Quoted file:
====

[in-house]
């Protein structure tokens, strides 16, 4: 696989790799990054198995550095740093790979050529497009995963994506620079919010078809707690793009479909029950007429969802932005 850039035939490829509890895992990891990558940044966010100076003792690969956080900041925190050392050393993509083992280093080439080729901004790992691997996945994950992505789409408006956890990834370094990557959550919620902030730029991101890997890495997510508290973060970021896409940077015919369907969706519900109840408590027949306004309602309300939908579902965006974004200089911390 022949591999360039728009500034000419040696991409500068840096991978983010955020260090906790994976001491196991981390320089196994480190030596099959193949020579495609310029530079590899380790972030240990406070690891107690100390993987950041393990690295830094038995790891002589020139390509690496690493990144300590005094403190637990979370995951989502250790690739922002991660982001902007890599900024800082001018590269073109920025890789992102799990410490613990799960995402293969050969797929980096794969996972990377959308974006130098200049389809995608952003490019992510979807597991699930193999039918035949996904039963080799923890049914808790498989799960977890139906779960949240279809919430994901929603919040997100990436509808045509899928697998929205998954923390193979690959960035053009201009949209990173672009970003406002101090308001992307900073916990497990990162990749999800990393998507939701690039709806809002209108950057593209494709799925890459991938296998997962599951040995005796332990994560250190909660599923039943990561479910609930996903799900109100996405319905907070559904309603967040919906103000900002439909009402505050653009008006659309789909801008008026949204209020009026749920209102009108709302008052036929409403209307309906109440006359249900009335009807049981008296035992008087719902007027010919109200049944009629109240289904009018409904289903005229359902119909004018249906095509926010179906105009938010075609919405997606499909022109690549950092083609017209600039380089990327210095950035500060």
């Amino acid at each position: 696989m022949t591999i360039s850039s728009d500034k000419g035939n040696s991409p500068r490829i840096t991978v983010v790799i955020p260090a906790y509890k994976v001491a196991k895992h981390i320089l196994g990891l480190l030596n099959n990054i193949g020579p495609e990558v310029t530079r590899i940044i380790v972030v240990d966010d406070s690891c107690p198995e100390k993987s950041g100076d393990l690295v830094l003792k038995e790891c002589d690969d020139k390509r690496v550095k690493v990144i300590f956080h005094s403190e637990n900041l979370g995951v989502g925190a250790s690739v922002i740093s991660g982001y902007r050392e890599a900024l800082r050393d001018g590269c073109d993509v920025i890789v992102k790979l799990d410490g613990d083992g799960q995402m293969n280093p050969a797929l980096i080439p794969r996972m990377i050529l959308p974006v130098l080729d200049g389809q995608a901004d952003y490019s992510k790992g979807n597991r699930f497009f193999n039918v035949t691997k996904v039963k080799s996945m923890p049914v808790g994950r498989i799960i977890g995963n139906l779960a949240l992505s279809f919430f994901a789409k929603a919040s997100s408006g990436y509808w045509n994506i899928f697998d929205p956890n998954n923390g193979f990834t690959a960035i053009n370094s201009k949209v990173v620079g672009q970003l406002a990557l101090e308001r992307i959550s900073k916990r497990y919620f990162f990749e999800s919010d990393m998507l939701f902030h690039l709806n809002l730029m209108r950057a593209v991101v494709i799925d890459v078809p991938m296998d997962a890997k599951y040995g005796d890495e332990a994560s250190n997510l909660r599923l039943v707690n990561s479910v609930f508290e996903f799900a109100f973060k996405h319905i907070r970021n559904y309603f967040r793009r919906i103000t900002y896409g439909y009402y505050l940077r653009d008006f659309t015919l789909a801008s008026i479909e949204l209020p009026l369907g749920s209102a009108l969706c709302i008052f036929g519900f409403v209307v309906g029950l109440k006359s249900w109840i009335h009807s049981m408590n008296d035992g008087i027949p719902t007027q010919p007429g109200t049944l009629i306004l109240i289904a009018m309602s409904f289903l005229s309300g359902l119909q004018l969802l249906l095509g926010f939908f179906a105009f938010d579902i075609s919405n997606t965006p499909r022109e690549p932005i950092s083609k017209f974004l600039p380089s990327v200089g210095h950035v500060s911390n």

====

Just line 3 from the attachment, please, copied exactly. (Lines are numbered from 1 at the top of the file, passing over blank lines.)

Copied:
């Amino acid at each position: 696989m022949t591999i360039s850039s728009d500034k000419g035939n040696s991409p500068r490829i840096t991978v983010v790799i955020p260090a906790y509890k994976v001491a196991k895992h981390i320089l196994g990891l480190l030596n099959n990054i193949g020579p495609e990558v310029t530079r590899i940044i380790v972030v240990d966010d406070s690891c107690p198995e100390k993987s950041g100076d393990l690295v830094l003792k038995e790891c002589d690969d020139k390509r690496v550095k690493v990144i300590f956080h005094s403190e637990n900041l979370g995951v989502g925190a250790s690739v922002i740093s991660g982001y902007r050392e890599a900024l800082r050393d001018g590269c073109d993509v920025i890789v992102k790979l799990d410490g613990d083992g799960q995402m293969n280093p050969a797929l980096i080439p794969r996972m990377i050529l959308p974006v130098l080729d200049g389809q995608a901004d952003y490019s992510k790992g979807n597991r699930f497009f193999n039918v035949t691997k996904v039963k080799s996945m923890p049914v808790g994950r498989i799960i977890g995963n139906l779960a949240l992505s279809f919430f994901a789409k929603a919040s997100s408006g990436y509808w045509n994506i899928f697998d929205p956890n998954n923390g193979f990834t690959a960035i053009n370094s201009k949209v990173v620079g672009q970003l406002a990557l101090e308001r992307i959550s900073k916990r497990y919620f990162f990749e999800s919010d990393m998507l939701f902030h690039l709806n809002l730029m209108r950057a593209v991101v494709i799925d890459v078809p991938m296998d997962a890997k599951y040995g005796d890495e332990a994560s250190n997510l909660r599923l039943v707690n990561s479910v609930f508290e996903f799900a109100f973060k996405h319905i907070r970021n559904y309603f967040r793009r919906i103000t900002y896409g439909y009402y505050l940077r653009d008006f659309t015919l789909a801008s008026i479909e949204l209020p009026l369907g749920s209102a009108l969706c709302i008052f036929g519900f409403v209307v309906g029950l109440k006359s249900w109840i009335h009807s049981m408590n008296d035992g008087i027949p719902t007027q010919p007429g109200t049944l009629i306004l109240i289904a009018m309602s409904f289903l005229s309300g359902l119909q004018l969802l249906l095509g926010f939908f179906a105009f938010d579902i075609s919405n997606t965006p499909r022109e690549p932005i950092s083609k017209f974004l600039p380089s990327v200089g210095h950035v500060s911390n």